Faith is an essential part of our practice, and it’s not something that magically appears on its own. Rather, the arising of faith takes effort. We need to direct our attention toward it to frequently reflect on the arising of faith as a real possibility for us.
As Westerners, most of us are not on familiar ground when we reflect on faith. But it is an important quality for balancing the different aspects of our practice. In particular, faith comes first among the five spiritual faculties. It is used to balance wisdom, the fifth faculty, and to support energy and effort—the second faculty. How does that work?
Wisdom arises from investigative analysis, and, without faith, investigative analysis becomes dry, and we tend to lose energy. The qualities of faith include confidence and devotion, both of which naturally result in increased energy and effort. Energy and effort need to be nourished, and faith is an important part of that nourishment.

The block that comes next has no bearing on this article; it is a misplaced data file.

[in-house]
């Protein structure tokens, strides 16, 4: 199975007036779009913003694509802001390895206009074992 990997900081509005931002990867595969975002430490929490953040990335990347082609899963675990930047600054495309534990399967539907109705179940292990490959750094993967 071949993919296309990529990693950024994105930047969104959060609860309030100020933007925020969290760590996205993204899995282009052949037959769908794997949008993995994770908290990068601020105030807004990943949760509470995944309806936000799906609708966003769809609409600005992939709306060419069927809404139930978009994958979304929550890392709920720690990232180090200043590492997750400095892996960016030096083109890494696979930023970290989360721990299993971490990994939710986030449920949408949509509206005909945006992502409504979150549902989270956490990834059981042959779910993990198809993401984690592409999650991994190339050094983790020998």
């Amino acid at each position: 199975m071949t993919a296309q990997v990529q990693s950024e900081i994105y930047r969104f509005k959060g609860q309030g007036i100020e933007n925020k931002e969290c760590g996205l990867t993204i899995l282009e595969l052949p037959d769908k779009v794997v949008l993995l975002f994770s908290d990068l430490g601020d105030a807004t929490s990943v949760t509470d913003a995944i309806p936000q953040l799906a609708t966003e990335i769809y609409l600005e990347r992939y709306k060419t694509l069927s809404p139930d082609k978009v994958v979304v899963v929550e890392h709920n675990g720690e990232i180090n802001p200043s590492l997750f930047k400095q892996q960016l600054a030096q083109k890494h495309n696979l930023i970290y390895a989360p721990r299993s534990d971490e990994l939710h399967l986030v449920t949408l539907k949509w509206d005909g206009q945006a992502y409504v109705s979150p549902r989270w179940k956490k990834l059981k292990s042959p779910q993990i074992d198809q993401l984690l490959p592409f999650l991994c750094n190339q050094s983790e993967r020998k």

The opposite is true as well: When the wisdom faculty is lacking in faith, it often leads to cleverness and a superficially critical way of evaluating things. Without faith, wisdom can increase our negativity, which in turn can reduce our own energy and the energy of the people we engage with.
For many reasons, it is important to turn our attention toward faith, to reflect on it, so we can recognize faith as an essential part of our practice.
This reflection by Luang Por Pasanno is from the book, Beginning Our Day, Volume One, (pdf) pp. 37-38.